Some topics just keep coming back around in recovery ministry…..issues of shame and how to help people move from shame to godly sorrow so that they can be healed.
Two years ago, July 25, 2015 on a morning news show there was a story about a father who had exercised public “shaming” of his daughter who had habitually stolen from and lied to her parents and others. The teen was forced to wear a sign in a public area. Her father videoed it and posted it on Facebook. The discussion on television was about whether this was appropriate discipline. What is the impact on the one who is shamed? Is it abuse or is it an acceptable “natural consequences” of bad behavior? There have been other Facebook stories of parents who “exposed” their children and shamed them publicly.
I had been dealing with a pattern of lying with some adults in the Titus 2 program at the time. Getting caught and “called out” in community can lead to repentance and learning, especially if one is concerned about how she is perceived in relationship to God and to others in the community. In this case it had a positive impact in the group with which I was working. If one is not committed to the relationships in the community, is willing to abandon the community or be forced out, then the risk of such consequences may well be the motivation to do so. It can also be used to instruct the shamed person on how to grow from such humiliation and consequences of the behavior, accepting personal responsibility for the consequences of her actions and learning why it is important to change. However, one has to be able to be restored to community, chastened, and embraced in love afterwards for it to be most effective in bringing reconciliation.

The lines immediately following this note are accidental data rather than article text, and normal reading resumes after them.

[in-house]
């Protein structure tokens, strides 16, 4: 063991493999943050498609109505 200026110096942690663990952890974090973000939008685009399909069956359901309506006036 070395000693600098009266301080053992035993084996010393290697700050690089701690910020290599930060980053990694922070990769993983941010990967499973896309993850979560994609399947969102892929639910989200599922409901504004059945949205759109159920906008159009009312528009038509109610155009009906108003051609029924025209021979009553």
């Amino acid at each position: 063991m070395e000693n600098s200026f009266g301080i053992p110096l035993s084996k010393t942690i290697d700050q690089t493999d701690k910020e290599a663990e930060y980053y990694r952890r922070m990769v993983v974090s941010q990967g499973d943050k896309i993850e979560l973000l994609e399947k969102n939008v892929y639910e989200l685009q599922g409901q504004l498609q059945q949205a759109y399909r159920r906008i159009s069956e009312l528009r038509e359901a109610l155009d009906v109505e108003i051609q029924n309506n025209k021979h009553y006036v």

When we feel shame in our spirit because of our sin, it should lead us to godly sorrow, repentance, confession, and restoration with God and others. That is the convicting presence of the Holy Spirit within us. When we feel shame as humiliation (instead of godly sorrow) that wants to hide the sin, run away, cover up, lie or blame others we are not acting out of the influence of the Holy Spirit, but out of the influence of the Prince of Darkness, the Accuser of Humanity, the Father of Lies. So when one feels shame, can it be restorative or must it always be toxic? It depends on how it is processed and what one does with those feelings.
2 Corinthians 7:10-12 “For the sorrow that is according to the will of God produces a repentance without regret, leading to salvation, but the sorrow of the world produces death. For behold what earnestness this very thing, this godly sorrow, has produced in you: what vindication of yourselves, what indignation, what fear, what longing, what zeal, what avenging of wrong! In everything you demonstrated yourselves to be innocent in the matter. o although I wrote to you, it was not for the sake of the offender nor for the sake of the one offended, but that your earnestness on our behalf might be made known to you in the sight of God.”